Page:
ROCHESTER, Minn. — If you've ever felt like your doctor was paying more attention to her computer than your symptoms, chances are it's because the software she is required to click through is among the worst in any industry.

On top of that, the centrality of these cumbersome platforms in guiding the doctor-patient encounter is correlated to physician burnout, a condition literally measured by the degree to which a doctor views your symptoms with detachment.

Those are among the surprising findings in a new study on the relationship between the usability of electronic health records and physician burnout. The study, conducted by a multicenter team from Stanford, Yale, the American Medical Association and Mayo Clinic and published this month in the journal Mayo Clinic Proceedings, surveyed over 5,000 doctors with a questionnaire measuring burnout. It then offered a randomly-selected subset a questionnaire measuring their perceptions of the usability of the software they were made to navigate while managing patient visits.

"What we found in a national sample of physicians is that the electronic health record is really perceived as being not very feasible," says Dr. Liselotte Dyrbye, co-director of the Mayo Clinic Physician Well-Being Program and a coauthor on the paper. "When you compare it to other electronic systems like Word, Excel, Amazon and Google, the electronic health record is really far on the other end of the scale in terms of system usability."

That's putting it mildly. According to a so-called System Usability Scale (SUS) ranking the ease or difficulty consumers report while interacting with different electronic interfaces, the software used by doctors and other health professionals is among the worst of the worst. A 2013 analysis found that on a 100 point scale, your typical Google search posted an SUS of 93, your microwave an 87, your basic interaction with an ATM or an Amazon search scored an 82 and commonly used word-processing software a 76.

EHR software, however, scored a 45. That's in the bottom tenth percentile of all software.

"It's clunky, it's difficult to use, and we found that the physician's rating of the usability of their electronic health record was an independent predictor of their burnout," says Dyrbye. "For physicians who may be in a system where the electronic health record is a little more usable, they have a lower risk of burnout relative to those who are in a system where the electronic health record is perceived as being less usable."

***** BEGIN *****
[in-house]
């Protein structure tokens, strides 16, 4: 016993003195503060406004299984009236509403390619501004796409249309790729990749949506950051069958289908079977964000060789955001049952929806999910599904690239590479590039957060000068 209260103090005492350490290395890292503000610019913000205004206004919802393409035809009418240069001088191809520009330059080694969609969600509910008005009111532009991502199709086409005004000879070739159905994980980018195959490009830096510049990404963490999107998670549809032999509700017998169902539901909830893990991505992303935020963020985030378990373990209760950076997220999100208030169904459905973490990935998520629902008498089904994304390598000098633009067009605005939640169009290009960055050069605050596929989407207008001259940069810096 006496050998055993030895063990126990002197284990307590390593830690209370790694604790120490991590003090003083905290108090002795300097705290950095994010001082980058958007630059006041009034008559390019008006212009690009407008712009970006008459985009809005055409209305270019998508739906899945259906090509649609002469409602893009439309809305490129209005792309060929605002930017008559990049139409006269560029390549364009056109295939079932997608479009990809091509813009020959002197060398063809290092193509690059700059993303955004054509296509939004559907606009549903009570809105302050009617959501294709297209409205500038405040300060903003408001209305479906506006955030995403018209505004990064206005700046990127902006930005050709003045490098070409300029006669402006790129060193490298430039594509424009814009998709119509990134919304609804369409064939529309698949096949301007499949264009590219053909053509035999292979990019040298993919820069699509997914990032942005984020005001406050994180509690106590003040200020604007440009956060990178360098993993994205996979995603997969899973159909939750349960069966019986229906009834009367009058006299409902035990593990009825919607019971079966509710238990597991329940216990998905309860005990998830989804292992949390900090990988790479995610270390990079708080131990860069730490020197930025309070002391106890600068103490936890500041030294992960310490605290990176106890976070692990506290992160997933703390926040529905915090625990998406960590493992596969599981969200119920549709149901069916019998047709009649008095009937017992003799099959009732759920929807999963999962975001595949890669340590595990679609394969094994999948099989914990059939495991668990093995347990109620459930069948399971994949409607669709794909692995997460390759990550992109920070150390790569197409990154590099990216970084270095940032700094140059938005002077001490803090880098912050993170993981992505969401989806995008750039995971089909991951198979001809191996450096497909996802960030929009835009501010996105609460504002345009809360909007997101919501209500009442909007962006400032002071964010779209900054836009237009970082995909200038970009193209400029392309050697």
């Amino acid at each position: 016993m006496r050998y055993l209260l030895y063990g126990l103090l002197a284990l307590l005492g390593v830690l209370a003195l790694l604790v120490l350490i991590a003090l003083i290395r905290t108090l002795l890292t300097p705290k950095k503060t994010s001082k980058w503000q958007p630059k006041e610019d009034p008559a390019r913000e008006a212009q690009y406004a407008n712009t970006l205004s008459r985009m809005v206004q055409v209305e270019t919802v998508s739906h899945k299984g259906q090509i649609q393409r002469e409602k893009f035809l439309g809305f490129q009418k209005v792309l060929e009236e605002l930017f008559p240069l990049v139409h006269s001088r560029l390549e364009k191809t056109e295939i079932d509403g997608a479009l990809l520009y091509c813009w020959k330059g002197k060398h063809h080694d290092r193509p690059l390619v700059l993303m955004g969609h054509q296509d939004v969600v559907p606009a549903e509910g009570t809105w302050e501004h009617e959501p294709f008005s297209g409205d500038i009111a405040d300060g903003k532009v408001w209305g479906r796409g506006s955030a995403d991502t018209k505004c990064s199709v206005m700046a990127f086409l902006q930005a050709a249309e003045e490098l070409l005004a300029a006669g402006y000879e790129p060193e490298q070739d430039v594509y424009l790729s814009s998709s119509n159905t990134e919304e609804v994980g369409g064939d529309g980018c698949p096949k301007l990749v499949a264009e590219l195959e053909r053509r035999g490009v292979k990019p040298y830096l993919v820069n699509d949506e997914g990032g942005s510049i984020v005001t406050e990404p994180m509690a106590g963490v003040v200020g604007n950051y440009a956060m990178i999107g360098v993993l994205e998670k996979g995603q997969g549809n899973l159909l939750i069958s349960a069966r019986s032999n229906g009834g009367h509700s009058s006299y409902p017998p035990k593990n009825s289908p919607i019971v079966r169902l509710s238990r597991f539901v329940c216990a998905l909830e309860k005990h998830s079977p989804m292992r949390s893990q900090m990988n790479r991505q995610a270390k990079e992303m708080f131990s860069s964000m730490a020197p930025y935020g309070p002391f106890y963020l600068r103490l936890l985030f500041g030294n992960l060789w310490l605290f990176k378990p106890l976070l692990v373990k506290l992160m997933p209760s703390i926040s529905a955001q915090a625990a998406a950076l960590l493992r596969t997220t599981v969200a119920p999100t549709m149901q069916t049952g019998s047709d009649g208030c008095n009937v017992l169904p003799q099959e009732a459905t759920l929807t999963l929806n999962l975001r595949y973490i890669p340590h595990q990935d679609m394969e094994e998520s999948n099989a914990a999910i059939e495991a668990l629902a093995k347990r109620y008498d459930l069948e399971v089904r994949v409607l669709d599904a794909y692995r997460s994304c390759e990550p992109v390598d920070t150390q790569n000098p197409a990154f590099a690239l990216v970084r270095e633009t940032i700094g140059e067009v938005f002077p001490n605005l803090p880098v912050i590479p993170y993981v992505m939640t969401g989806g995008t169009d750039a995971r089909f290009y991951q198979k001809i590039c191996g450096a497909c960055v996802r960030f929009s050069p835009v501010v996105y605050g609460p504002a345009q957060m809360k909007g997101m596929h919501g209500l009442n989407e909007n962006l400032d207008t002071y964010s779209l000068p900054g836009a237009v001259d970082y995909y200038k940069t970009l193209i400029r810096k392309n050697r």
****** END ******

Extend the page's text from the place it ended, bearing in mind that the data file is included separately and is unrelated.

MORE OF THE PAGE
Burnout, for those who may be wondering, has specific components.

"It's this aspect of emotional exhaustion, one in which because of your work, you're emotionally exhausted, you have nothing left to give, and you're totally drained personally." This includes physician "depersonalization or cynicism," a state of mind "that can manifest as being calloused or detached toward patients," she says.

The study could not determine cause and effect. It's possible, in other words, the physicians with burnout naturally hated the screens. But the authors had reason to believe the EHR was integral to burnout, given the fact that physicians in high-burnout specialties tended to rate their EHR's more favorably than those in specialties at lower risk for burnout. The study did not compare different EHR brands, given the wide variability within a given software.

Dyrbye says doctors don't want to be looking at screens instead of patients, much less screens that perform "like a flip phone in an iPhone world."

"No one went into medicine because we want to interact with a computer," she says. "We want to talk to patients and deliver medical care in a meaningful way." Yet studies show that "for every one hour that we as physicians provide face-to-face care for patients, we're spending an additional two hours on electronic health record-related activities." This makes the shortcomings of EHRs all the more toxic for physician morale.

Dyrbye says the problem stems from the fact that EHR's are designed for billing and quality measurement, as opposed to patient care. As a result, the systems often overload clinicians with endless demands for clarifications while neglecting issues that matter to physicians — like easily obtaining records from a patient's visit outside the system. "If it's knee pain, I have to put in left knee pain, separate from right knee pain... my cognitive load goes way up because I'm seeing all this stuff that's not relevant, and I can't find the stuff that is relevant." Clinicians also routinely find themselves in ethical dilemmas, when software demands data they do not possess before they can close out a screen.

"It's not all EHR vendors' fault," she says. "Some of the reasons the system is so inefficient, complicated, complex and poorly usable is because the vendors are trying to comply with different regulations that come out of CMS. In order to get a better system we need simplification of our rules and regulations in the health care field."

All that being said, "I think it is an enormously worrying finding," Dyrbye continued. "This is a tool that we as healthcare professionals rely upon. It's a tool that patients rely on. And its not really living up to its potential. When you have just a couple of companies making EHR's, what is their interest in really investing in a platform that will not only meet billing, coding and documentation requirements, but will help advance care of the patient and reduce the stress on the physician?"